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1. Matched t testExperimental Designs • Repeated measures • Simultaneous • Successive • Before and after • Counterbalanced • Matched pairs • Experimental • Natural

2. Chapter 12 The one-way independent ANOVA An. O. Va. = Analysis of Variance

3. More than two groups • So far we have considered only one or two (sub) populations • What if there are more? • One could compare A to B, B to C, C to D etc.

4. Example • Three groups of manic-depressive patients are compared. • One group is given only psychotherapy, one group is given medication, and one group is given psychotherapy and medication. • After treatment, each patient is given a wellness test. • Are there differences between these treatments?

5. How many pairs can be derived from k levels? • This quickly gets out of hand in cases where there are many subpopulations (or groups). • If there are k populations • There are • pairs to compare. • We need another way.

6. One way analysis of variance • That way is the one way analysis of variance • One way = There is only one independent variable. • The independent variable is called a factor. • The factor takes on different values • Each value is called a level • Each level denotes a population • A single test compares k levels.

7. Another reason to use ANOVA • Suppose there is no significant difference between the k levels. • If there are k levels then there are • different combinations • So, as k increases so does the number of combinations. • Given a .05 significance level • One now has many chances to reach it and make a type I error. • Somehow this must be taken into account

8. So how do we develop this ANOVA ? • We want to develop a test statistic (like z or t) for the ANOVA. • We don’t know anything about it • So we must start with something we do know • Like, the t test • We will start by rewriting the t test, then generalize it to more than two levels

9. Generalizing the t test • sp2 is the weighted average of two variances. • Since we now have k groups or levels, we could just as easily average over k variances. • Denote as MSW • Call this generalized sp2 the mean square within = MSW • This is a pool of k variances. • The rationale for the mean square terminology is that a variance is an unbiased mean of a sum of squares. • Within refers to the fact that the variances are within each group.

10. Generalizing the t test • Next, for no particular reason, square both sides. • Then rearrange. • So, how do we compute MSW?

11. Generalizing the t test • For equal sized groups, MSW is simply the average of each group’s variance.

12. Generalizing the t test • Next generalize the numerator • It is a measure of the difference between the means • However, we can’t subtract k things • But, a difference is also a measure of spread • We need a measure of spread that can be applied to k things • This might be…?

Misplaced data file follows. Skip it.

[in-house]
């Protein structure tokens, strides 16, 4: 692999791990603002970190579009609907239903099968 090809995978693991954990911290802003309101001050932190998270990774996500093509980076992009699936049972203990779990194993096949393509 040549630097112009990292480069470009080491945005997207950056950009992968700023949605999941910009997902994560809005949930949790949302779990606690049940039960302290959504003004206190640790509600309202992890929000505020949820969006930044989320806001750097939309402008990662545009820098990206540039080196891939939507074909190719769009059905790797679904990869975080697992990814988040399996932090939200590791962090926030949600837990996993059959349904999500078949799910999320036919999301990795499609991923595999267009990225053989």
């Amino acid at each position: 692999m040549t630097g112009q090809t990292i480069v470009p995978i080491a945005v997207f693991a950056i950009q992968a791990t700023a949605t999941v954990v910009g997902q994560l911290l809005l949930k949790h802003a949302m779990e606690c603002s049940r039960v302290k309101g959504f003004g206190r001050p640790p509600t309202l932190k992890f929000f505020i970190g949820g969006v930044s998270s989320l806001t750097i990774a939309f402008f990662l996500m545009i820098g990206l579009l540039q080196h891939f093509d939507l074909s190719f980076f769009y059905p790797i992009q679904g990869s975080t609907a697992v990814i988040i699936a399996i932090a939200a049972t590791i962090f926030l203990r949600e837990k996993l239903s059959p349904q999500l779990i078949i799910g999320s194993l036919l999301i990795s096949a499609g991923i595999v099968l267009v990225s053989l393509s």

13. Generalizing the t test • We will use the variance • Replace n times the difference of means with n times a variance of means • Call this variance the mean squares between = MSbet

14. Large or small? • t2 : should it be large or small? • MSbet: should it be large or small? 2 reasons • MSW: should to be large or small? 2 reasons 0

15. Give t2 a new name • t2 will be called the F-ratio. • F has a distribution that can be used in a way, similar to, the way we use the normal distribution. • How does this distribution differ from the normal and t distributions? • Mode can’t be 0. • Symmetry • Tails • Is a one tailed in the graph. • Like two tailed test in terms of directionality. 0

16. F ratiothe numerator • The numerator is the actually the variance of the general population! • Recall the definition of the standard error (which assumes that the null hypothesis is true).

17. F ratioInterpretaion • What happens if the null hypothesis is not true?

18. F ratioInterpretaion • Look at the formula for the variance of the mean • If the null hypothesis is not true, then the differences can be arbitrarily large, depending on the differences between the subpopulations.

19. F ratioInterpretaion • MSbet and MSW behave differently • In the bottom figure, spreading of the means has an effect (increase) on F numerator, but has no effect on the denominator • So, if the null hypothesis is not true, F is …?

20. ExampleComputing the F ratio • Three groups of manic-depressive patients are compared. • One group is given only psychotherapy, one group is given medication, and one group is given psychotherapy and medication. • Each group has 50 individuals. • After treatment, each patient is given a wellness test.

21. ExampleComputing the F ratio • Plug and chug. • But we are still missing the mean of the group means.

22. ExampleComputing the F ratio • The mean of group means is easy to compute. • Plug it in and do the arithmetic. • Now we need a Fcrit.

23. F ratioDegrees of freedom • Like the t test, the shape of the F distribution depends on df • There are two • dfbet = k-1=3-1=2 • dfW = NT-k = 150 - 3 = 147

24. F distributionthe tables • Since there are two df, there will be many combinations • Hence, the tables are limited to a few  levels • One per table • See tables A7, A8, A9 • Let’s use  =.05 • Table A7 gives ______ • Compare Fcrit to F.

25. Exercises • Page 334 • 1,2,3,5,6,7